The Simpson jury could be sequestered from the public, but not from the resentment and blame that have spread through the black community like addictive substances in recent years. Nor could it be sequestered from the developing phenomenon of black racism, which feeds off paranoia and irrationality. It was no accident that the Los Angeles courtroom was filled with subliminal reminders of the tension between black radicals and the Jews who were their strongest allies in the heyday of the civil-rights movement. Reminders of that inflamed relationship, which has come to be a barometer measuring the decline of race relations in America, were present in the appearance of anti-Semitic Fruit of Islam soldiers who functioned as Cochran's praetorian guard; in the fact that a Jew was one of the victims, and that the verdict was read on the eve of Yom Kippur; in the bizarre neologism genocidal racist Cochran used to describe Fuhrman; and in Cochran's cynical comparison of Fuhrman and Hitler, which took Holocaust revisionism to a new low.

By the time the verdict was read, Louis Farrakhan had become a ghostly presence in this trial. Initially, Farrakhan had scornfully dismissed O.J. as one of those black men who become trivial and inauthentic in their lapdog attempts to be accepted by the white world. (The buffoonish Simpson had once joked weakly that he could never embrace Islam because he liked bacon too much.) Yet, by the end of the trial, Farrakhan, acting through Johnnie Cochran, had in effect offered the defendant a safety net and a place to go when the white world of celebrity rejected him.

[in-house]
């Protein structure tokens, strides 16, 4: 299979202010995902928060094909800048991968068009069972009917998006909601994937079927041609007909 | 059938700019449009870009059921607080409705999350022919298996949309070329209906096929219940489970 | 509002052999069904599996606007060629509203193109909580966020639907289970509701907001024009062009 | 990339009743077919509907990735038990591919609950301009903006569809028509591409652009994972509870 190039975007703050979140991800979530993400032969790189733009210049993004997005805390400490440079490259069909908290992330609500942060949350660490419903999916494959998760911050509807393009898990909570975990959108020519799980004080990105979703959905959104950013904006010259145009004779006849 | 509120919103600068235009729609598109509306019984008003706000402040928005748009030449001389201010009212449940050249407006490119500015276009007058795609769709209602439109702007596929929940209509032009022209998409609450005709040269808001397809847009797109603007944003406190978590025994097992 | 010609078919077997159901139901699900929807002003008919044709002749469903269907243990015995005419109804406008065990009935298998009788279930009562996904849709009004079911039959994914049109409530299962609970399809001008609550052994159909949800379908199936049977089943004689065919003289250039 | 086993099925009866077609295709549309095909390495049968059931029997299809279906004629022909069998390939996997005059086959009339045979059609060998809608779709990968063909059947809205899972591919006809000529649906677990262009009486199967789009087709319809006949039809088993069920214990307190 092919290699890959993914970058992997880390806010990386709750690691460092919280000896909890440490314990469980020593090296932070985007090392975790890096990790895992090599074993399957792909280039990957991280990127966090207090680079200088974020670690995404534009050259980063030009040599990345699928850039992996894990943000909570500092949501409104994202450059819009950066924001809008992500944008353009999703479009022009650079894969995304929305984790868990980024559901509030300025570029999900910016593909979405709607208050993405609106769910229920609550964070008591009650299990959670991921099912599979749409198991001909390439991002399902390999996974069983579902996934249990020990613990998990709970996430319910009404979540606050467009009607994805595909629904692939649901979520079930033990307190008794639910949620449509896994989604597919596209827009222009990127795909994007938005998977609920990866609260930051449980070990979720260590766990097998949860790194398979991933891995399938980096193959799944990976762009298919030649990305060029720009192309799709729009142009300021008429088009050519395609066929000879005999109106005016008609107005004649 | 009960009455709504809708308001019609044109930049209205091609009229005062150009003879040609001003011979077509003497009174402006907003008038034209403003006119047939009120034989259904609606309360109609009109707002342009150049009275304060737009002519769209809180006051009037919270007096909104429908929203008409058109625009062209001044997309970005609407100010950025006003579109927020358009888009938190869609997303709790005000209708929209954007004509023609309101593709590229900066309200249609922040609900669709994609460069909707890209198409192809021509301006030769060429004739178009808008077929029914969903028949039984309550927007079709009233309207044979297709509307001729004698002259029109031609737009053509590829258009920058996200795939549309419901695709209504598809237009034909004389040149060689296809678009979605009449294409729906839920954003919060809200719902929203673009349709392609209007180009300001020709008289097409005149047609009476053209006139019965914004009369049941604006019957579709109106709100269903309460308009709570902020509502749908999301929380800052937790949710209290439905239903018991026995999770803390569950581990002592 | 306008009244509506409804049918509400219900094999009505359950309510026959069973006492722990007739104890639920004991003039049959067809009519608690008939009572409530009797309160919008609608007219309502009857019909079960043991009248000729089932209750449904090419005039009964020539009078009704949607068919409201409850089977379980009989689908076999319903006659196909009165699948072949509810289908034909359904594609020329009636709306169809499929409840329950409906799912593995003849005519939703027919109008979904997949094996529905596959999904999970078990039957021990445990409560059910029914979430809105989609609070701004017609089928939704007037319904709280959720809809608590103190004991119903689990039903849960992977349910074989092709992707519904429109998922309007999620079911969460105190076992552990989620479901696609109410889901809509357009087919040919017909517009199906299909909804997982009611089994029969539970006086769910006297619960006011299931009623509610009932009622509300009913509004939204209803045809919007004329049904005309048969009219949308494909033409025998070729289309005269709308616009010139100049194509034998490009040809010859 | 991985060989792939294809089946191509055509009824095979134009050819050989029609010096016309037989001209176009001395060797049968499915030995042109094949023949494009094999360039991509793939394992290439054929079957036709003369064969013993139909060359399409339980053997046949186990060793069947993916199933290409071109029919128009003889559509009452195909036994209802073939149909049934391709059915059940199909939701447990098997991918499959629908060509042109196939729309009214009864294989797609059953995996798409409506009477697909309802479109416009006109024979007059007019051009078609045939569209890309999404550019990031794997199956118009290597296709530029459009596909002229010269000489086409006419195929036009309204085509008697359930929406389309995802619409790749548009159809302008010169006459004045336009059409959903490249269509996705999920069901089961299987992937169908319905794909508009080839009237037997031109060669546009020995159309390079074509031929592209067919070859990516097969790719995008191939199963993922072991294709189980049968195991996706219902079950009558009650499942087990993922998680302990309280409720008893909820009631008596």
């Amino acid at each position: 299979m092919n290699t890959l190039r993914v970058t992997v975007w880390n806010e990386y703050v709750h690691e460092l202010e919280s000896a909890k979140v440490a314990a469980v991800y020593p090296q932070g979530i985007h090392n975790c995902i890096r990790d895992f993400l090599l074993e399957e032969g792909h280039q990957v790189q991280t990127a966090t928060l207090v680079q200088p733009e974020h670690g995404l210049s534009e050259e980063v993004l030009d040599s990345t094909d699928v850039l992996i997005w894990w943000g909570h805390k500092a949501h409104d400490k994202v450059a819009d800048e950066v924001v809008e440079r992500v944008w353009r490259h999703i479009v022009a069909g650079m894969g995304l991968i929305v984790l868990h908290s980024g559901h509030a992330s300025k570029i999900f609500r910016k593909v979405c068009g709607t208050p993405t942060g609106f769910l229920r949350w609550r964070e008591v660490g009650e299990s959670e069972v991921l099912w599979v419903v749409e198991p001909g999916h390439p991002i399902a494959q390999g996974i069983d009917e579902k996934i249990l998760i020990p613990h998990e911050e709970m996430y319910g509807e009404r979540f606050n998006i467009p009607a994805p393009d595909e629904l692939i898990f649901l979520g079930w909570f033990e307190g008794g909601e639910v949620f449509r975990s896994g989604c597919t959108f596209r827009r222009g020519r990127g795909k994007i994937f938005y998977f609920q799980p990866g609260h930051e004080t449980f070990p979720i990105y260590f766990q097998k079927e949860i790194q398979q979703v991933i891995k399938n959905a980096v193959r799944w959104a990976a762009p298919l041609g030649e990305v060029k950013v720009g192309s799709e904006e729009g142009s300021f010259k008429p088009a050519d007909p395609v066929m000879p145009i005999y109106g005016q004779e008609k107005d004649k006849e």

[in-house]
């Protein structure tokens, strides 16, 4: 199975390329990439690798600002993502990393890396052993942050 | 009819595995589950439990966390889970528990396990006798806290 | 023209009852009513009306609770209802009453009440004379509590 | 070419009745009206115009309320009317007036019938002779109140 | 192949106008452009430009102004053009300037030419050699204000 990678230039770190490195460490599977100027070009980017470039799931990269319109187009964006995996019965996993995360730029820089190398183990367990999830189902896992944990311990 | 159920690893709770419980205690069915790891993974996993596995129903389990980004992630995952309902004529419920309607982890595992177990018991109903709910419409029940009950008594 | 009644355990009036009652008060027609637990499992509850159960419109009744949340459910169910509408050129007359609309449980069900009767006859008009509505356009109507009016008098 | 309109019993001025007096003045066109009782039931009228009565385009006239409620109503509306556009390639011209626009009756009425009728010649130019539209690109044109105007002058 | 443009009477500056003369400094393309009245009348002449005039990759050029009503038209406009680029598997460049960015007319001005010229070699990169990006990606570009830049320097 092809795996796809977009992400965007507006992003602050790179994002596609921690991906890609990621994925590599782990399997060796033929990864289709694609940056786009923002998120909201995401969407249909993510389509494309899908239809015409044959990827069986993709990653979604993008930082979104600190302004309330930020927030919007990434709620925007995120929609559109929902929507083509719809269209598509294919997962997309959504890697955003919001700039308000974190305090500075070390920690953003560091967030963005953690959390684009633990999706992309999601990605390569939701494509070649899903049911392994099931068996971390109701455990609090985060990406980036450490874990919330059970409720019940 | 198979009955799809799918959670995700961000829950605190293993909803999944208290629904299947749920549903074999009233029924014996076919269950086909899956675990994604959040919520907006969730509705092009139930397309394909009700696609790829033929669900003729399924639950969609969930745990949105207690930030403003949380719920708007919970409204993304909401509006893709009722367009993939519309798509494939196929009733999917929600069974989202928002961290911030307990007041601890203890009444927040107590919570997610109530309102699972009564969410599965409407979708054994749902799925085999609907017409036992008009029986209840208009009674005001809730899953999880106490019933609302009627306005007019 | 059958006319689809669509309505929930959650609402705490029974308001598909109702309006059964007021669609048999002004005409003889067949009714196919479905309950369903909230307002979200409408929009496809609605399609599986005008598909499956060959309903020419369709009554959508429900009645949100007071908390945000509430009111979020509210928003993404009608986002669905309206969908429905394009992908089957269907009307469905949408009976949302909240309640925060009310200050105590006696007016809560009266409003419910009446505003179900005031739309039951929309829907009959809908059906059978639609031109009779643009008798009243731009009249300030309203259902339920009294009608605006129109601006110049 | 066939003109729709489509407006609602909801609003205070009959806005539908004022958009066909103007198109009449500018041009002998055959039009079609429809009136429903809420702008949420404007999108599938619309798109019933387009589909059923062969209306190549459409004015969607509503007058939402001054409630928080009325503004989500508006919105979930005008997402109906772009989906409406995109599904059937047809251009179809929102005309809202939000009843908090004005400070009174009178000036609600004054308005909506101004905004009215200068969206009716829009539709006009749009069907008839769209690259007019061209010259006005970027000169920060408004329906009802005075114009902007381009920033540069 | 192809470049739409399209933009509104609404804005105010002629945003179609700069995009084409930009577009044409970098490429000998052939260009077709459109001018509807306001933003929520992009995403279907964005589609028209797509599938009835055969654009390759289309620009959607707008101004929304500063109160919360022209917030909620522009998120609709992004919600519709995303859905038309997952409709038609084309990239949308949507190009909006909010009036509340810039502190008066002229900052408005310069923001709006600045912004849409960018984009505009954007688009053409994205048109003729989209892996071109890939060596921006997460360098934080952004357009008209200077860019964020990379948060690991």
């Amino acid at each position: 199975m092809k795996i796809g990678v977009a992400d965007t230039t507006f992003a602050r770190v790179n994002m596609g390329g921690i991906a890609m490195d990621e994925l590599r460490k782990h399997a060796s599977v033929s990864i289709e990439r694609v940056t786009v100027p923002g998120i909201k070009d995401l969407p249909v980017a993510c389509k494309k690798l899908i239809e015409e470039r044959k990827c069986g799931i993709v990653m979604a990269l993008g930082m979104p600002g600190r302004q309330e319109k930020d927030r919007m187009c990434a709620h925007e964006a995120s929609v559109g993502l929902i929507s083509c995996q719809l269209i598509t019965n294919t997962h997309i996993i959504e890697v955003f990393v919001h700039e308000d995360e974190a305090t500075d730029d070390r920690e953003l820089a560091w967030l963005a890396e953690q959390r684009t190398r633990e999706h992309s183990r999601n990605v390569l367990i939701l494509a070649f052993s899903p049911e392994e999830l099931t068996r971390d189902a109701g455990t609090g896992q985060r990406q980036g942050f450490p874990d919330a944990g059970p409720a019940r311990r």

Transfigured by the racial solidarity that is now the highest good in the black community, the presumably sadder but wiser Simpson will now realize where he truly belongs. He will become a brother returned to the fold, a civil-rights martyr, someone who might well show up as a celebrity figure at some future event like the Million Man March held in 1995.